The Nirvana of Netflix

Thoughts

The new policy of Netflix to automatically cancel accounts that have been inactive for a long period of time is worth applauding.

Everybody in the subscriptions business knows that what you really want is for customers to get into a subscription and then – hopefully – forget about the ongoing billing relationship, until the credit card expires.

But that’s the wrong way to think about it.

The right way to think about it is to put customers first in everything that you do, deliver a stellar experience that really goes above and beyond what customers are expecting leading to more and more usage.

When you do that you will know that you have done whatever it takes to deliver value to your customers and keep them happy. You can do nothing more.

When some customers are then still not using your service, you will know that it’s not because of you but because of something in their lives.

If you get to that moment the last great thing you can do for them is to send them out with a big hug and a kiss and just offer to cancel their account. No questions asked.

It is the last step to customer loyalty heaven. But – and this is important – it takes a killer product with superior service to get to that position.

Netflix has that.

What an example!

(Photo: Pixabay.com)

Fan of fans

Work

Back in 2008 me and my present boss had a great dialogue back and forth about a concept, we called “Fan of Fans”; the idea built in Kevin Kelly’s 1000 True Fans post that if you could muster enough dedicated fans, you would have the foundation for a solid business.

We bought the domain and discussed it at length, but we never followed through on it. I am not the one to say what could or could not have been, had we put in the extra mileage. But what I can say is this:

(1) The whole idea is coming back with a vengeance post Covid-19; we’re done with mindless, senseless, cheap junk. I admit, it is a prediction, but I really believe in it coming true.

(2) The idea is going to be core to a new project, I am working on, and which I very much hope, I will be able to announce very soon (aka within weeks rather than months).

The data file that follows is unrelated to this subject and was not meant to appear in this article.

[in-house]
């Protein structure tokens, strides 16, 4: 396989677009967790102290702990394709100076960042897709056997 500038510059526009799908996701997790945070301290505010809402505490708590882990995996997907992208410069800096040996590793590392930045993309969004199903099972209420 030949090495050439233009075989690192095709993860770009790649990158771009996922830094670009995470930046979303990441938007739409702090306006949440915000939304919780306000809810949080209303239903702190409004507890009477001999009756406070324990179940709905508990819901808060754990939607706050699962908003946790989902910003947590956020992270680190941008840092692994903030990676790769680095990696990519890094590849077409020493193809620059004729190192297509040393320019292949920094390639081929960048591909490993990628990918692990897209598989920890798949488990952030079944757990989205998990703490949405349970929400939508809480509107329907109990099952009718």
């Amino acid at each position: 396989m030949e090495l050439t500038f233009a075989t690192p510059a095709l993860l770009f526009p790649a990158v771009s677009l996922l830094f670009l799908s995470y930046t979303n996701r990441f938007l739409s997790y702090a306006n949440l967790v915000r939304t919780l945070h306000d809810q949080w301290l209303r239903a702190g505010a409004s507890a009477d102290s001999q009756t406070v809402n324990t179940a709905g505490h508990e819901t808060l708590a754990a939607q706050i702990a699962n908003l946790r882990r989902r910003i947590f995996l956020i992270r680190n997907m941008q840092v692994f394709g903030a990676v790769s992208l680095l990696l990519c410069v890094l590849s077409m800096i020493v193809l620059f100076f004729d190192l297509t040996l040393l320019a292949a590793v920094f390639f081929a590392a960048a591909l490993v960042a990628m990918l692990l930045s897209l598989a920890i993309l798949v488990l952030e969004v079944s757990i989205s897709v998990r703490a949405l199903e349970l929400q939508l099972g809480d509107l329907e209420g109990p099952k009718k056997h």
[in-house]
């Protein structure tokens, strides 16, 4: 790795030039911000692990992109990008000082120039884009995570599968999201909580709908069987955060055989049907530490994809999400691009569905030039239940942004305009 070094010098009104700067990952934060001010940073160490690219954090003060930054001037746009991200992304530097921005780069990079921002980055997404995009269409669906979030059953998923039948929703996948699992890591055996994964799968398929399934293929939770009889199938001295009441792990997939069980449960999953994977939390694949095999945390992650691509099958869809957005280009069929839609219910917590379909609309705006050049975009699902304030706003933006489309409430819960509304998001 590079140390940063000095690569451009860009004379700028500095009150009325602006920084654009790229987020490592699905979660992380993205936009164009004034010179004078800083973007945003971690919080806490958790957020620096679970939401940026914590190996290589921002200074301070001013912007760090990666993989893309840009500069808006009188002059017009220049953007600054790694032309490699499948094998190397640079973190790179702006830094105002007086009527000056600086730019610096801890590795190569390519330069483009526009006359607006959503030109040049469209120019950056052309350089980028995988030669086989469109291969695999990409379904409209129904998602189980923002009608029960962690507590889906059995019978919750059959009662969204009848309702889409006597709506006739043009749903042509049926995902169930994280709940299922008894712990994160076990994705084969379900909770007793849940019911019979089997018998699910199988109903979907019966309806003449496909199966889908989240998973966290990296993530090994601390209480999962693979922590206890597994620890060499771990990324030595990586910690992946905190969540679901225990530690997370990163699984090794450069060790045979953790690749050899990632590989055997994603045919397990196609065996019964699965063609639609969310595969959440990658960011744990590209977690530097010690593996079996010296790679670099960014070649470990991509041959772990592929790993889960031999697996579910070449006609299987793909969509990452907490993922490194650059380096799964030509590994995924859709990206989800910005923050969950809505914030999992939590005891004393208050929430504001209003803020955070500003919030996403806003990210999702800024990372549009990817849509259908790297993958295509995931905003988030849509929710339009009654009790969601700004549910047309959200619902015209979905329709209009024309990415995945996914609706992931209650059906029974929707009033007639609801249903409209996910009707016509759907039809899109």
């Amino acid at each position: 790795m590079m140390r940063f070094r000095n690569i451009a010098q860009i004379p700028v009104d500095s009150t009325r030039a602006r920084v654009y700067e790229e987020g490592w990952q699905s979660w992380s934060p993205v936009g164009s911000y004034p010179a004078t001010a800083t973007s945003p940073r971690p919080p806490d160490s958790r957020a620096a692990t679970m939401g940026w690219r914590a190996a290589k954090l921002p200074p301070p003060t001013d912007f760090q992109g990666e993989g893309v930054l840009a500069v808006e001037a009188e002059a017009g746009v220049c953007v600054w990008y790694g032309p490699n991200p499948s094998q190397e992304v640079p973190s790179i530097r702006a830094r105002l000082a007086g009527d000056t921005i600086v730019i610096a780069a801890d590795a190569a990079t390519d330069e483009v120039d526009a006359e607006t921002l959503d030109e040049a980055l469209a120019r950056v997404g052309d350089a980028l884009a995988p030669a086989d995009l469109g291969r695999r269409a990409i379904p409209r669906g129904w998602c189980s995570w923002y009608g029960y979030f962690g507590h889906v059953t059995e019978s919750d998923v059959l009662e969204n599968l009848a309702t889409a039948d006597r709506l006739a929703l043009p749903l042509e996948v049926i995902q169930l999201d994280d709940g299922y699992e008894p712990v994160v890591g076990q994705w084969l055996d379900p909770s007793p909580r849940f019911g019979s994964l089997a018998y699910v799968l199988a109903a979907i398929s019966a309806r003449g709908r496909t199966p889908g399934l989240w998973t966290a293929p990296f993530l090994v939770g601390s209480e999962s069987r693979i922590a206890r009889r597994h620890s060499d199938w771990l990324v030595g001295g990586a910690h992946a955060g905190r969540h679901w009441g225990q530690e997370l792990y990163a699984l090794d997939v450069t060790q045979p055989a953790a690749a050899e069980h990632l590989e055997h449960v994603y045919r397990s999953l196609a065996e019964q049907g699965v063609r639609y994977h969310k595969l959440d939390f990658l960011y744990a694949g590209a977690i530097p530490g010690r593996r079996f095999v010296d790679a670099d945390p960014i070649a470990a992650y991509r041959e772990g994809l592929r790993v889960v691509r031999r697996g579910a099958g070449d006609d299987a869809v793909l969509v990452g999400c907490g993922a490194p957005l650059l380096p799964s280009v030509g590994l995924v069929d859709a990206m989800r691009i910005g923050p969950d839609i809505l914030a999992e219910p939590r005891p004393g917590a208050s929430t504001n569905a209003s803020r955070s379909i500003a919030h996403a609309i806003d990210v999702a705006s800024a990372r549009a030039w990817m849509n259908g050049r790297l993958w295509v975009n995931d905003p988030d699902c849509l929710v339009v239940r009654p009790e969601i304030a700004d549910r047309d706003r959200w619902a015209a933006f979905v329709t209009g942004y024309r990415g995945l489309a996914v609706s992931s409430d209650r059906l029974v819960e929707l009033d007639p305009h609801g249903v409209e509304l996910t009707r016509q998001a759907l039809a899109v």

Why? Because fans are important. They matter. More than anything, really.

When you have fans, you have desire, you have something other people want. Otherwise; why would they be fans, exactly? Why do huge arena concerts with big names sell out (in normal times) in minutes after tickets are being put on sale?

With fans you have a source of revenue as those desires have a tendency to be transferable into good ol’ cash. I am a big fan of LEGO. Ask my girlfriend how much LEGO I have and still buy, and how much LEGO Friends my two girls are swimming in?

With fans you have your “Why?”, your purpose. With fans you’re never in doubt as to why you are there – and what is expected of you in terms of performance and behaviour. They’re extremely vocal.

And with fans you have stamina for the long haul. I have been a fan of Blackburn Rovers Football Club for almost 30 years now, and even though we fans have been dragged through the mud, to hell and back again, we’re still there. Because that is what it means being a real fan.

Working with fans can be daunting. But it can also be easy. If you treat them as fans and realize that just as it is in business in general, the fan is always right.

Always.

(Photo: Pixabay.com)

Deliver on the dream

Field work

I often talk about the need to meet with customers and understand what their needs are. But I also often struggle in getting through with the message of what the real potential of doing so is. So let me try it a slightly different way.

When we sit down with potential customers, or we visit them in their natural environment, we get a chance to ask questions and – most importantly – listen. And when we listen, we get an opportunity to uncover the dreams of our customers.

Dreams are funny. They are for many people characterized by three things: First of all it is something we would really like (to happen), second the acknowledgement that I am not there yet and it is out of reach and third a lingering idea that maybe it will stay a dream forever.

Tuning into the dream will give you the same three things to innovation on: A clear desire, an opportunity to be relevant and – following from that – a chance of creating an epiphany moment for them that they will reward by not only buying, what you have created, but also staying loyal to it. What’s not to like?

(Photo: Pixabay.com)